Aside from their parents and family, children spend most of their waking hours in the classroom. Because of that, it’s in teacher of teachers that parents and teachers have a healthy working relationship. Unfortunately, that does not always happen, and often the results are disastrous. Whether you’re getting along well with your child’s teacher or whether you’re engaged in an ongoing struggle, understanding these few truths about teachers is likely to improve the relationship.
Teachers are on Your Team
Unless something has gone terribly wrong and a teacher has become bitter and cynical, you both have the same goal–whatever is best for your child. Teachers don’t become educators so they can take revenge on students for their own childhood experiences; nor do they get their own classrooms as a way to exert power over the virtually powerless. In fact, getting a classroom of their own is the most humbling, frightening and exciting experience for all teachers.
No, teachers are passionate about their subject matter, and they want to inspire their students to have that same passion. They want your child to learn and grow in all areas, just as you do, and that means they’re on your team. Unfortunately, personal differences and frustrations can get in the way of this goal, and it doesn’t always seem as if you’re even speaking the same language or playing the same game. Get beyond those issues and focus on your child. That is your common ground. If you can do that, the whole team wins. You’re on the same team.
Teachers are Human, Too
It seems so obvious, doesn’t it? Although they’re trained professionals, they’re also human beings and therefore prone to all the frailties and weaknesses common to us all. While an accountant’s primary focus is numbers and an electrician’s primary focus is wiring, a teacher’s primary focus is children. Dealing with people is fraught with potential frustrations, as you well know, and it’s easy to get frustrated and discouraged when a student doesn’t seem to be “getting it” or isn’t giving much effort. You sometimes get frustrated with your child in these ways, too. Now multiply that by 25 or 30.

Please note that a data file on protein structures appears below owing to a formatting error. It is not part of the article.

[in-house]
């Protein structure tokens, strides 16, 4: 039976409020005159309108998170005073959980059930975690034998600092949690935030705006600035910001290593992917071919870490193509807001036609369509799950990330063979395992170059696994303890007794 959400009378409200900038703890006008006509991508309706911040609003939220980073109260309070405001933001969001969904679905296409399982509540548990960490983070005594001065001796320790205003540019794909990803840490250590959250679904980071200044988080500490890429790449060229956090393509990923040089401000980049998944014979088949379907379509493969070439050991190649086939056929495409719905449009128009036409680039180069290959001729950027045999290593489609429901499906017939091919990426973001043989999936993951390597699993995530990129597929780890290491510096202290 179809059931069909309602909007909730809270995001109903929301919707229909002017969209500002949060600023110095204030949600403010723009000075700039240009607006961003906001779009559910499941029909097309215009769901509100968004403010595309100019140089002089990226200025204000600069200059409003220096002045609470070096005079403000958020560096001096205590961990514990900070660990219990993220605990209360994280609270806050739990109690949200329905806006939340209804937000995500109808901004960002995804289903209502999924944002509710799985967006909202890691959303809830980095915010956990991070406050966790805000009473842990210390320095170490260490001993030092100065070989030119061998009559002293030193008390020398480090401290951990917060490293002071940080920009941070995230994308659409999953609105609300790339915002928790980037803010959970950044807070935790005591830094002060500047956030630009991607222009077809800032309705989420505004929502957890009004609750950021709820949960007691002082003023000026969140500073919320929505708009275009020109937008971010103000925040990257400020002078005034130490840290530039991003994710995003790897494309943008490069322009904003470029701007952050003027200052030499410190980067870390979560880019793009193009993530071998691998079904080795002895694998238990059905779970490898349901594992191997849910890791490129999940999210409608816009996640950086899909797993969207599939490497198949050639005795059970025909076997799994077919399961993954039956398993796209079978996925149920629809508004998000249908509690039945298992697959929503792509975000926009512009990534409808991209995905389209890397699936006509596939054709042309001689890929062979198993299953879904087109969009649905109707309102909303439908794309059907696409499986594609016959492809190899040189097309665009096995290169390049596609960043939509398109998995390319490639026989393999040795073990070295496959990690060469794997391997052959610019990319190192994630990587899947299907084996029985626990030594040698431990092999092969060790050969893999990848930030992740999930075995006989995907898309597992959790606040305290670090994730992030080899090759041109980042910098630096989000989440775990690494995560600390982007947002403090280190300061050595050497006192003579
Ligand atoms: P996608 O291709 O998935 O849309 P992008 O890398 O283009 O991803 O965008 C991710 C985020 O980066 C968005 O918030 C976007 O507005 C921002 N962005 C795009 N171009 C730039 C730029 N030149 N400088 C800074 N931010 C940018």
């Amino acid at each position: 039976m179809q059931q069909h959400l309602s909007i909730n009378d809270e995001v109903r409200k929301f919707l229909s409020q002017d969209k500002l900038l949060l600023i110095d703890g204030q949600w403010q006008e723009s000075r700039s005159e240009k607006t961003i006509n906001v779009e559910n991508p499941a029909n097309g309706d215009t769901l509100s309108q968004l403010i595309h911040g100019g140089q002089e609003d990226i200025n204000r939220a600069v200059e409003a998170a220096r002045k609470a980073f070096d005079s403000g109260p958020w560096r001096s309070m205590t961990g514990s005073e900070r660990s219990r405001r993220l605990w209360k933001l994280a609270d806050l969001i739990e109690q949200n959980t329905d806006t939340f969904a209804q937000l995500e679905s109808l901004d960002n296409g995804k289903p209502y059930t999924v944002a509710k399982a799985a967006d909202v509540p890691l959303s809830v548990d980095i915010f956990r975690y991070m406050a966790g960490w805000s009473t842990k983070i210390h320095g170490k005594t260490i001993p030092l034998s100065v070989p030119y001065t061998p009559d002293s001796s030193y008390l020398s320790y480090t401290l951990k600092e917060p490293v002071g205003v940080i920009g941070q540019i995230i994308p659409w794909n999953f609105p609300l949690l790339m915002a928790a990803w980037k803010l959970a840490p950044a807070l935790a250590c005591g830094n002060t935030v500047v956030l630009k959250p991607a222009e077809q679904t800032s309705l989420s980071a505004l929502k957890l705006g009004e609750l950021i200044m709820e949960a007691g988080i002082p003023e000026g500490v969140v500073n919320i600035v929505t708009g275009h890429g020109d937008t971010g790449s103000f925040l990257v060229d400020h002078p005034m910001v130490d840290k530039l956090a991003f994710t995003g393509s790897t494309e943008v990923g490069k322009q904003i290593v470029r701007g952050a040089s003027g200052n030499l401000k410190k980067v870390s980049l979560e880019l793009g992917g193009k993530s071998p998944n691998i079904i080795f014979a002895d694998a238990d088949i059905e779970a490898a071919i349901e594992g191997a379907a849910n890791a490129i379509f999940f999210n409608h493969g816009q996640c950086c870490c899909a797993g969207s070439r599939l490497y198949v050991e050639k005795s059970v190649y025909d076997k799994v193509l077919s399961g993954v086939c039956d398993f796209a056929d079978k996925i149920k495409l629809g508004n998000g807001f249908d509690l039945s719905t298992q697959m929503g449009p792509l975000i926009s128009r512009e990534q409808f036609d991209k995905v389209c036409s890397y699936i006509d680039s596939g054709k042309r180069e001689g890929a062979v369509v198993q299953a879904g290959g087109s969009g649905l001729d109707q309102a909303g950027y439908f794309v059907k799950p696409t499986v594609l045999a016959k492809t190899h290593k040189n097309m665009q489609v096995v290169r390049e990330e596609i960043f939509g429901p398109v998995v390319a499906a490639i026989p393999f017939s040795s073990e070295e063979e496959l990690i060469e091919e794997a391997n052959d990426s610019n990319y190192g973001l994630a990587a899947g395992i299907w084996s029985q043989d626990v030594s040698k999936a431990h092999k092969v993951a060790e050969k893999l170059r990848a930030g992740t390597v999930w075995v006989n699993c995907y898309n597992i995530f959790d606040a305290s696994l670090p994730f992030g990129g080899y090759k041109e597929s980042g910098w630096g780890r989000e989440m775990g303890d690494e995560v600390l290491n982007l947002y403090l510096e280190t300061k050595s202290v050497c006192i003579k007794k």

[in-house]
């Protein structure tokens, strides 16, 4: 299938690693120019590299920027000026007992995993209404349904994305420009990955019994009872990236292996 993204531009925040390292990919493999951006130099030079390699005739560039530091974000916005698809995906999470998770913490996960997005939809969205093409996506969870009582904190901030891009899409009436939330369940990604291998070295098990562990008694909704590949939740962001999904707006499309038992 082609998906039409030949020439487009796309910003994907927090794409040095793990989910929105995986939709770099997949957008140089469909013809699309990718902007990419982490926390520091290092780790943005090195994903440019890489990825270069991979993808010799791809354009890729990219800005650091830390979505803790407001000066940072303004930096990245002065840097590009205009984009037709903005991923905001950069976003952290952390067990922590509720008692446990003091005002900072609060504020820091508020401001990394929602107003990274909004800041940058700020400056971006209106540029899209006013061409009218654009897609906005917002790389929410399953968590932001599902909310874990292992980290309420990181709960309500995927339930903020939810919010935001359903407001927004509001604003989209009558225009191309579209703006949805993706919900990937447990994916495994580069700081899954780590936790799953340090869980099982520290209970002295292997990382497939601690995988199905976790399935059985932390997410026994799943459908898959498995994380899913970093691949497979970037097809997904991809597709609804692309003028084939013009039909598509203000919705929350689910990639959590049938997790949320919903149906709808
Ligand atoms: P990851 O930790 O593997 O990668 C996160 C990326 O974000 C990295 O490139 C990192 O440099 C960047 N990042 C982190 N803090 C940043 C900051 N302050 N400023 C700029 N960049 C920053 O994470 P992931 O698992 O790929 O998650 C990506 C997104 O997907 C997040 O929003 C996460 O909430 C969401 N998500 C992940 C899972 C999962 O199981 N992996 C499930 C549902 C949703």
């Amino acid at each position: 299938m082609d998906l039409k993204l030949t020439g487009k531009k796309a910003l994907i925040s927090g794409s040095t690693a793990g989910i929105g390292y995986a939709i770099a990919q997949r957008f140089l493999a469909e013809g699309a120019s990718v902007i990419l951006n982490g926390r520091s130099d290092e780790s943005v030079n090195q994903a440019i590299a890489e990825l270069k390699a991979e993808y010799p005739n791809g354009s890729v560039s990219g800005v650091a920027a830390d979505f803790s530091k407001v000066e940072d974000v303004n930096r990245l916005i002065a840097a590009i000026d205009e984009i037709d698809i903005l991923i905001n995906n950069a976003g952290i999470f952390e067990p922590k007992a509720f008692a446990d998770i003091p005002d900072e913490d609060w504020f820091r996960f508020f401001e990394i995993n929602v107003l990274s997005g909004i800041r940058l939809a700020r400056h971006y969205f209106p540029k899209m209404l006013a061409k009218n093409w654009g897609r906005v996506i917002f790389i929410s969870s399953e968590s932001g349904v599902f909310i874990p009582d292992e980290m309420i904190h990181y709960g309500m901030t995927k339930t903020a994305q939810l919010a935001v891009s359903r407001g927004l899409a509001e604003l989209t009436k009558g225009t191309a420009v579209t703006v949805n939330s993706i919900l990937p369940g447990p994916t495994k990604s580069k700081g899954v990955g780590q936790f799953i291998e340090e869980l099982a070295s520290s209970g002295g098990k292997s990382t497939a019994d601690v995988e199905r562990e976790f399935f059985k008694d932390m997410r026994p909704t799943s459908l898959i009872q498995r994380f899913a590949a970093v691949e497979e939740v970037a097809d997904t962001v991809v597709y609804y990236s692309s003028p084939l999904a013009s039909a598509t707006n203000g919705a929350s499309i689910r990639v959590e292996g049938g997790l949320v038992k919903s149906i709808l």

Sometimes a teacher’s frustration is more self-directed. She may know that what she’s been doing isn’t working but has no idea how to do it better. Be patient. She will figure it out, if not for the sake of her students then for her own sanity and satisfaction. Don’t ever excuse bad or inappropriate behavior by a teacher toward your child, but do allow her to be an imperfect but dedicated teammate.
Teachers are Professionals
Part of being a professional is the ability and willingness to learn, grow and adapt. When one thing doesn’t seem to be working, teachers generally begin trying other methods and techniques to accomplish their students’ learning goals. It may not occur as quickly as anyone would like, but the odds are good that you’ll see results. Teachers have many resources available to them, including their educational training, their mentors and their administration. Once the need for change becomes evident, professionals figure out how to make it happen.
In some ways, society shows great respect for teachers. In other ways, however, society thinks of teachers as being glorified babysitters who work easy hours and have their summers free. Whatever your view, if you treat teachers as the trained professionals they are, they will generally rise to your expectations and solve the problem.
Teachers are Flexible
Perhaps if you’ve had a “run-in” with a teacher, you might not believe this; but consider the constant disruptions they have to deal with almost every day. If a colleague is sick and there is no sub, teachers give up their precious planning time to help cover the need. If the weather doesn’t cooperate and students are dismissed, teachers have to revamp their plans on the fly. When an unruly student acts out, teachers have to regain control and focus. When an unscheduled convocation, musical rehearsal or play practice is held during the day, teachers have to “go with the flow” and still accomplish all their goals for the week and year.